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Review: Rock of Ages, New Wimbledon Theatre

The place was buzzing when I arrived at the beautiful New Wimbledon Theatre for press night! From the start people were ready for a great night, expecting classic music and upbeat performances. And to be fair, that was delivered in shedloads. In fact, this cast was outstandingly talented; from the lead performers to the musicians, to everyone in the ensemble. But somehow I left the building confused and more than a little disappointed. Rock of Ages is basically a juke box musical, built around classic rock tunes from the 1980s. We hear ‘The Final Countdown’, ‘Don’t Stop Believing’, ‘We…

Summary

Rating

Good

Not quite a rocking night out, Rock of Ages sees a fabulously talented cast undercut by a tacky, out of date script.

User Rating: 4.61 ( 1 votes)

The place was buzzing when I arrived at the beautiful New Wimbledon Theatre for press night! From the start people were ready for a great night, expecting classic music and upbeat performances. And to be fair, that was delivered in shedloads. In fact, this cast was outstandingly talented; from the lead performers to the musicians, to everyone in the ensemble. But somehow I left the building confused and more than a little disappointed.

Rock of Ages is basically a juke box musical, built around classic rock tunes from the 1980s. We hear ‘The Final Countdown’, ‘Don’t Stop Believing’, ‘We Built This City’ and other solid anthems of the time, with the performers absolutely rocking the house down. I could list the whole cast as fabulous singer and actors, with some of the smaller roles such as Franz (Andrew Carthy) and Justice (Jenny Fitzpatrick) really punching above the weight of their casting. The music is hung loosely on a girl-meets-boy story of young people coming to LA to achieve their dreams, but struggling to do so.

My difficulty was that, although the cast did what they did so unquestionably well, this show is desperately in need of updating, verging at times on Benny Hill!  The production attempts to gloss over the flaws by playing it ‘tongue-in-cheek’, but lingering 1980s stereotyping, racism and shallowness undermines the joy of the evening. It starts with that incredibly talented ensemble member (Erin Bell) riding a bike across the stage with her butt hanging out: that’s what we’re supposed to look at, not the actress. Disappointing. And it goes downhill from there. The whole strip club thing is an excuse for sleazy titillation: if Sherrie is forced to become a stripper, why can’t Drew?  Or maybe they could both deliver pizza?  Or he could deliver pizza in his undies. And is it really still funny to laugh at fake pubes hanging out of a leotard? That’s just sexist and a terrible distraction from Gabriella Williams’ obvious ability as an impressive comic performer and singer.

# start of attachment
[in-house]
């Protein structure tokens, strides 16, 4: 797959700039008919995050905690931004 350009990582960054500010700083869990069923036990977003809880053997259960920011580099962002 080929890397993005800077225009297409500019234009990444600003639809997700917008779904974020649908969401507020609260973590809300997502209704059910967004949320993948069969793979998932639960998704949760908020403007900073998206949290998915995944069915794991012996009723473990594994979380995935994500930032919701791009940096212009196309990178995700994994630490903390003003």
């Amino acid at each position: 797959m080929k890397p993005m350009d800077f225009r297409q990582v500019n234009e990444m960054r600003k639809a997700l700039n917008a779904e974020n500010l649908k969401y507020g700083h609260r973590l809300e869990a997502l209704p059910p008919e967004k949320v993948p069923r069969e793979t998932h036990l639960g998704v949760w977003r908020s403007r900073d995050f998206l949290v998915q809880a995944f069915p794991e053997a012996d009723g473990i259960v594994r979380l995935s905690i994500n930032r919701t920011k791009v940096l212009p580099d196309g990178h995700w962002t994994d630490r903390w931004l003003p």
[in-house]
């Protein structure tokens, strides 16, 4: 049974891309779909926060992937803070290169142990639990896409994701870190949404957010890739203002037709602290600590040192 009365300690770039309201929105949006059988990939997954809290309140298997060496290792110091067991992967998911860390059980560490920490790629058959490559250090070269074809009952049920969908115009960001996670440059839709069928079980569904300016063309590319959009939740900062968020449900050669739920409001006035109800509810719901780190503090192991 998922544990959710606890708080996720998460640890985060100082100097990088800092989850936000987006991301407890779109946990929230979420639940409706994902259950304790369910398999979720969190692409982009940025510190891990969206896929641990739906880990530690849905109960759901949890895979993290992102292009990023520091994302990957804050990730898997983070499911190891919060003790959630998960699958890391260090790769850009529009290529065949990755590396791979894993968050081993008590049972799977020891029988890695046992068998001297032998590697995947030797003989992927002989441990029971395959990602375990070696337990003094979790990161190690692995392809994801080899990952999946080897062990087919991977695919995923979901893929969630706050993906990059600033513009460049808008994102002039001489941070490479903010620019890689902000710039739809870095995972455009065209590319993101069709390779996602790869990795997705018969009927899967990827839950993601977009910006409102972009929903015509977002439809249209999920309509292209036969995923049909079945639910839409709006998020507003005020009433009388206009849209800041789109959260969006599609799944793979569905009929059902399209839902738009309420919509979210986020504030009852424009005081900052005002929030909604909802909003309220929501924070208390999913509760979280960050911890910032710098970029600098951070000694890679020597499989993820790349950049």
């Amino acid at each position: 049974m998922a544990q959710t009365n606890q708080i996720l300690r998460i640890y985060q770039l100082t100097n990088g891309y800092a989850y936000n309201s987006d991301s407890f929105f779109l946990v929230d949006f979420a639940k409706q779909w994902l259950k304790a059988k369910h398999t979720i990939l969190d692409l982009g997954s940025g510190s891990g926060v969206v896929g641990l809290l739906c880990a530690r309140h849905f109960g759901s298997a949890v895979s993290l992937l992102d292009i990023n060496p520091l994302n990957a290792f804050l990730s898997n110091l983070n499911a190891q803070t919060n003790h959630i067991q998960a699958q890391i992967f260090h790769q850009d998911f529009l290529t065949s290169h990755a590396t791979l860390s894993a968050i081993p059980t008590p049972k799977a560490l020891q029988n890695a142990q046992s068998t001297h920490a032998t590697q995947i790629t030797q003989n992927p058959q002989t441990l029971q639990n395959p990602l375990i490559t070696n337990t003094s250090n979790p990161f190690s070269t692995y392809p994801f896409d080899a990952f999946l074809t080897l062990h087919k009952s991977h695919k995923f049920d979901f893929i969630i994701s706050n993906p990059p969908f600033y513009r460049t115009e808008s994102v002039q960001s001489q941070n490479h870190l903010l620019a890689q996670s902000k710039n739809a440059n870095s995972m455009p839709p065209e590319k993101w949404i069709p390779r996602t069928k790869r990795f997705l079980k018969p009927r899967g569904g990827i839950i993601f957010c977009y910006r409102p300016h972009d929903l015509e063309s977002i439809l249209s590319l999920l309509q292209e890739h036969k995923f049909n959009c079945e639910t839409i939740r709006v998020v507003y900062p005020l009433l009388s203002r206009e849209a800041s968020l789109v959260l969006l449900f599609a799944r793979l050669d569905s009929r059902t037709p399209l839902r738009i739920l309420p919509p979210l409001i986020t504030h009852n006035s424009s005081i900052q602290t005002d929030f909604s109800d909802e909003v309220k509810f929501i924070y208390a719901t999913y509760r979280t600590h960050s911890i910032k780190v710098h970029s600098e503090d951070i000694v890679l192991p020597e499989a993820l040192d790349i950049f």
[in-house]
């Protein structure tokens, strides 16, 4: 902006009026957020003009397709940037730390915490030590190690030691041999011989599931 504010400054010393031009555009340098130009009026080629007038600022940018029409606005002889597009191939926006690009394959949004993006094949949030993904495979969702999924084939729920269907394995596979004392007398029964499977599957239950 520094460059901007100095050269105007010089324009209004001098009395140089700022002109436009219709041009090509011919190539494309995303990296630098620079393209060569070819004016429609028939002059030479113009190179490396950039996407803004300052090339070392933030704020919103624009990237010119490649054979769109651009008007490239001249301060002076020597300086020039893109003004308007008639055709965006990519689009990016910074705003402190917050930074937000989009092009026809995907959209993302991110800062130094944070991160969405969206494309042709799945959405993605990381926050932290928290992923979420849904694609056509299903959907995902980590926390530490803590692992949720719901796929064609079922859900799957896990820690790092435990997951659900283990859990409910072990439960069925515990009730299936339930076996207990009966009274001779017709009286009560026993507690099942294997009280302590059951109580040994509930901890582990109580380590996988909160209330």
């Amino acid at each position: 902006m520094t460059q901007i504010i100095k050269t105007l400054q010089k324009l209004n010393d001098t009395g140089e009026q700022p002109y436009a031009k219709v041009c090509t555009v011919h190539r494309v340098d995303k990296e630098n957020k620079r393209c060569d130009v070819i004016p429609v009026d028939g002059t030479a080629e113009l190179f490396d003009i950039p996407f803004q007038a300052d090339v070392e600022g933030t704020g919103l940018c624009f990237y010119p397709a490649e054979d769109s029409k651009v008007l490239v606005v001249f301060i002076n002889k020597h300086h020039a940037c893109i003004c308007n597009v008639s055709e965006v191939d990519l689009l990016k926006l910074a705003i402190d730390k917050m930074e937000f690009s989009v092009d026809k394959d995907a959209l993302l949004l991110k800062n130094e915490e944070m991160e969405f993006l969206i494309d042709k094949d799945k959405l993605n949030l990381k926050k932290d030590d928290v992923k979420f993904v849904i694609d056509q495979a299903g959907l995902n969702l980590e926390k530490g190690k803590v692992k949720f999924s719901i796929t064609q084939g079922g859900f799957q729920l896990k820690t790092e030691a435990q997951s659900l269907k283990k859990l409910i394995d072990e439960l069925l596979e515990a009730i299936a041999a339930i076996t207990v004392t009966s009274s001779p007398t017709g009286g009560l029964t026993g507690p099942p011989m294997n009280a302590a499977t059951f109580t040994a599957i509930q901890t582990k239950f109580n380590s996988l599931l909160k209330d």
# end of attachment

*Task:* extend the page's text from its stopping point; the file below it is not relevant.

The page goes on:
Much of this could be fixed: take out the WWI spiked helmet that stereotypes Germans as warmongers and adjust the offensive accents; put some pants on the girls or take some clothes off the boys, but balance it out – if Love Island can do it so can you (and that’s bad enough!). I’m sure many of the audience would like to see the incredibly talented Luke Walsh oiled up and muscly (whilst of course appreciating his astonishing vocal range).

Come the curtain call, the lovely Kevin Clifton celebrated the fact that we’d all come through the Covid restrictions, with live theatre finally back on stage. And I truly share that feeling – I want these amazing performers back in their glorious splendour; but not like this, undermined by their material.  This cast deserves so much more than what they are given to work with. Tweak the script, even out the ‘panto’ style gimmicks and this show could be a five star winning night out.

Written by: Chris D’Arienzo
Directed by: Nick Winston
Produced by: Dan Looney, Adam Paulden, Jason Haigh-Ellery and Richard Klin for DLAP Group
Sue Gilad and Larry Rogowsky

Rock Of Ages plays at New Wimbledon Theatre until 25 September, before touring nationally through to September 2022. Further inforamtion and booking via the below link.

About Mary Pollard

By her own admission Mary goes to the theatre far too much, and will watch just about anything. Her favourite musical is Matilda, which she has seen 12 times, but she’s also an Anthony Neilson and Shakespeare fan - go figure. She has a long history with Richmond Theatre as a Marketing Assistant, tour guide, archivist and volunteer of all sorts, but is currently battling with an MA in London’s Theatre at Roehampton University instead of making a living.